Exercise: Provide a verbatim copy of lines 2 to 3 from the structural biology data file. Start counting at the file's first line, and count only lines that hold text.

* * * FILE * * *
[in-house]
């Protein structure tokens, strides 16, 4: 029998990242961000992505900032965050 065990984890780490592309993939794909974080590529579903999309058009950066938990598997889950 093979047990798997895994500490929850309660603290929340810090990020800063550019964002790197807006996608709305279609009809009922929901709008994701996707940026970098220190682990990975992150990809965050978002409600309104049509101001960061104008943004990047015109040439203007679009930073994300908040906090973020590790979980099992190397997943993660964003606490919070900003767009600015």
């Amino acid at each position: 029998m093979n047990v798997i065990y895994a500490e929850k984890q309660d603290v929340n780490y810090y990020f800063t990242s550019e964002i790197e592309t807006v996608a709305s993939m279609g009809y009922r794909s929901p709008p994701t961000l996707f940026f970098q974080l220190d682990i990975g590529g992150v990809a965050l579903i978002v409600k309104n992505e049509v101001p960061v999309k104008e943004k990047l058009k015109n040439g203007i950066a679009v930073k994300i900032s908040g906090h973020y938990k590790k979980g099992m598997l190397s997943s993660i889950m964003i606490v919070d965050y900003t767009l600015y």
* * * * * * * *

């Protein structure tokens, strides 16, 4: 029998990242961000992505900032965050 065990984890780490592309993939794909974080590529579903999309058009950066938990598997889950 093979047990798997895994500490929850309660603290929340810090990020800063550019964002790197807006996608709305279609009809009922929901709008994701996707940026970098220190682990990975992150990809965050978002409600309104049509101001960061104008943004990047015109040439203007679009930073994300908040906090973020590790979980099992190397997943993660964003606490919070900003767009600015």
């Amino acid at each position: 029998m093979n047990v798997i065990y895994a500490e929850k984890q309660d603290v929340n780490y810090y990020f800063t990242s550019e964002i790197e592309t807006v996608a709305s993939m279609g009809y009922r794909s929901p709008p994701t961000l996707f940026f970098q974080l220190d682990i990975g590529g992150v990809a965050l579903i978002v409600k309104n992505e049509v101001p960061v999309k104008e943004k990047l058009k015109n040439g203007i950066a679009v930073k994300i900032s908040g906090h973020y938990k590790k979980g099992m598997l190397s997943s993660i889950m964003i606490v919070d965050y900003t767009l600015y």